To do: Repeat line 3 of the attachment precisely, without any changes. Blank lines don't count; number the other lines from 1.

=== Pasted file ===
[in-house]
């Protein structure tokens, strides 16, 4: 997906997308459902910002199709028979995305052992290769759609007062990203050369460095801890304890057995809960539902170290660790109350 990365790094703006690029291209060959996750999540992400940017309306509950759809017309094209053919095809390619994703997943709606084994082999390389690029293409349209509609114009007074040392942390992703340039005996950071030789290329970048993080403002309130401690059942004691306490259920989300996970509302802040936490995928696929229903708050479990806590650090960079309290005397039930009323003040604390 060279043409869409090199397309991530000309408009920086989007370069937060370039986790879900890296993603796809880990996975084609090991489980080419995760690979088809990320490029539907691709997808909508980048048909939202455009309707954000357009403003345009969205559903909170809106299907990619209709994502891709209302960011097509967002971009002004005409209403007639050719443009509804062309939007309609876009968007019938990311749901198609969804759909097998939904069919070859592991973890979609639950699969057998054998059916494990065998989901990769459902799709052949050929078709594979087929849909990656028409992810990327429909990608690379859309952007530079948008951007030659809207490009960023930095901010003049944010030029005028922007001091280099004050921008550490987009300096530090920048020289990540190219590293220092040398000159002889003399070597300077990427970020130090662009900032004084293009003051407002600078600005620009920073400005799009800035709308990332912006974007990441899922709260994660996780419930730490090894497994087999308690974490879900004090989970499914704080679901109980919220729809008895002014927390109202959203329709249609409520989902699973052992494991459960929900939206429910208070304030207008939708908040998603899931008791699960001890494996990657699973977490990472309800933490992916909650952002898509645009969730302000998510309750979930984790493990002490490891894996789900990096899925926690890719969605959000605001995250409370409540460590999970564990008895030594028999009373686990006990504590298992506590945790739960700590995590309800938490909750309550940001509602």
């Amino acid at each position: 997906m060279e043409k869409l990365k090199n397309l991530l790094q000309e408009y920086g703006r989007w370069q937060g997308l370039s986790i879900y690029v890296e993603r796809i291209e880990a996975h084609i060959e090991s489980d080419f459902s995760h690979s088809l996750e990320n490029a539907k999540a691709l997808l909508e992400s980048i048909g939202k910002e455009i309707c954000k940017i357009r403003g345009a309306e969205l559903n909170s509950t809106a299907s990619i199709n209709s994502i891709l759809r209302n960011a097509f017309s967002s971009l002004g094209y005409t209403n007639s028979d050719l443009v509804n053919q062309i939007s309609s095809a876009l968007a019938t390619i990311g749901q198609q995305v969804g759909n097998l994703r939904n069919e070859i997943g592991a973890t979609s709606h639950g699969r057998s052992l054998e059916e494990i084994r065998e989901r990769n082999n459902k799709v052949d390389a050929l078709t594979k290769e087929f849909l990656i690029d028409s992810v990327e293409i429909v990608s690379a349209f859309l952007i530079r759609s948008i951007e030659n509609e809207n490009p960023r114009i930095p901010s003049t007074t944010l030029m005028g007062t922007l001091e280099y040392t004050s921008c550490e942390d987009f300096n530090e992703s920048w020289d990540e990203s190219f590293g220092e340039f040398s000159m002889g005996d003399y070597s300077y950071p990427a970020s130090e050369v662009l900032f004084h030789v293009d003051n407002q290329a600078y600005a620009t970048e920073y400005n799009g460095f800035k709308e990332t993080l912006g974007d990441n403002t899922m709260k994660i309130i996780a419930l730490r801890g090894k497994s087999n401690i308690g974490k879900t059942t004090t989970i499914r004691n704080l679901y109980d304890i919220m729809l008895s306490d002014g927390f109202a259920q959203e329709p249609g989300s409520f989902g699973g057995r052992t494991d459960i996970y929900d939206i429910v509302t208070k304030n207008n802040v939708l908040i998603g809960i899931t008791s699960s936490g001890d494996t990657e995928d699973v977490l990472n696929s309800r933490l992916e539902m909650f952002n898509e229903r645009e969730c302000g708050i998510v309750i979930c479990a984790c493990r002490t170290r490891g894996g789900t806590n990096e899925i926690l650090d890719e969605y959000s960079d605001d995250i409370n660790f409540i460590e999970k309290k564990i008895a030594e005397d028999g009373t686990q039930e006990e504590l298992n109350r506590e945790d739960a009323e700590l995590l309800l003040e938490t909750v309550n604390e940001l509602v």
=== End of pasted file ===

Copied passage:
């Amino acid at each position: 997906m060279e043409k869409l990365k090199n397309l991530l790094q000309e408009y920086g703006r989007w370069q937060g997308l370039s986790i879900y690029v890296e993603r796809i291209e880990a996975h084609i060959e090991s489980d080419f459902s995760h690979s088809l996750e990320n490029a539907k999540a691709l997808l909508e992400s980048i048909g939202k910002e455009i309707c954000k940017i357009r403003g345009a309306e969205l559903n909170s509950t809106a299907s990619i199709n209709s994502i891709l759809r209302n960011a097509f017309s967002s971009l002004g094209y005409t209403n007639s028979d050719l443009v509804n053919q062309i939007s309609s095809a876009l968007a019938t390619i990311g749901q198609q995305v969804g759909n097998l994703r939904n069919e070859i997943g592991a973890t979609s709606h639950g699969r057998s052992l054998e059916e494990i084994r065998e989901r990769n082999n459902k799709v052949d390389a050929l078709t594979k290769e087929f849909l990656i690029d028409s992810v990327e293409i429909v990608s690379a349209f859309l952007i530079r759609s948008i951007e030659n509609e809207n490009p960023r114009i930095p901010s003049t007074t944010l030029m005028g007062t922007l001091e280099y040392t004050s921008c550490e942390d987009f300096n530090e992703s920048w020289d990540e990203s190219f590293g220092e340039f040398s000159m002889g005996d003399y070597s300077y950071p990427a970020s130090e050369v662009l900032f004084h030789v293009d003051n407002q290329a600078y600005a620009t970048e920073y400005n799009g460095f800035k709308e990332t993080l912006g974007d990441n403002t899922m709260k994660i309130i996780a419930l730490r801890g090894k497994s087999n401690i308690g974490k879900t059942t004090t989970i499914r004691n704080l679901y109980d304890i919220m729809l008895s306490d002014g927390f109202a259920q959203e329709p249609g989300s409520f989902g699973g057995r052992t494991d459960i996970y929900d939206i429910v509302t208070k304030n207008n802040v939708l908040i998603g809960i899931t008791s699960s936490g001890d494996t990657e995928d699973v977490l990472n696929s309800r933490l992916e539902m909650f952002n898509e229903r645009e969730c302000g708050i998510v309750i979930c479990a984790c493990r002490t170290r490891g894996g789900t806590n990096e899925i926690l650090d890719e969605y959000s960079d605001d995250i409370n660790f409540i460590e999970k309290k564990i008895a030594e005397d028999g009373t686990q039930e006990e504590l298992n109350r506590e945790d739960a009323e700590l995590l309800l003040e938490t909750v309550n604390e940001l509602v």